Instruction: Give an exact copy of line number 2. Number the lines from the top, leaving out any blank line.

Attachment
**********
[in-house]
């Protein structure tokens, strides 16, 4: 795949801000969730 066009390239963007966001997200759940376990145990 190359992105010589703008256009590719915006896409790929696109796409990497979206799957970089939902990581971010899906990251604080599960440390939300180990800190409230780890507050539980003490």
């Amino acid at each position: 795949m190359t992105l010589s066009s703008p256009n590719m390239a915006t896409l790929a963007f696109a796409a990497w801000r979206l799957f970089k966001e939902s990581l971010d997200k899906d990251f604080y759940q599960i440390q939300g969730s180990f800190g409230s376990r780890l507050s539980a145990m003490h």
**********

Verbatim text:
């Protein structure tokens, strides 16, 4: 795949801000969730 066009390239963007966001997200759940376990145990 190359992105010589703008256009590719915006896409790929696109796409990497979206799957970089939902990581971010899906990251604080599960440390939300180990800190409230780890507050539980003490």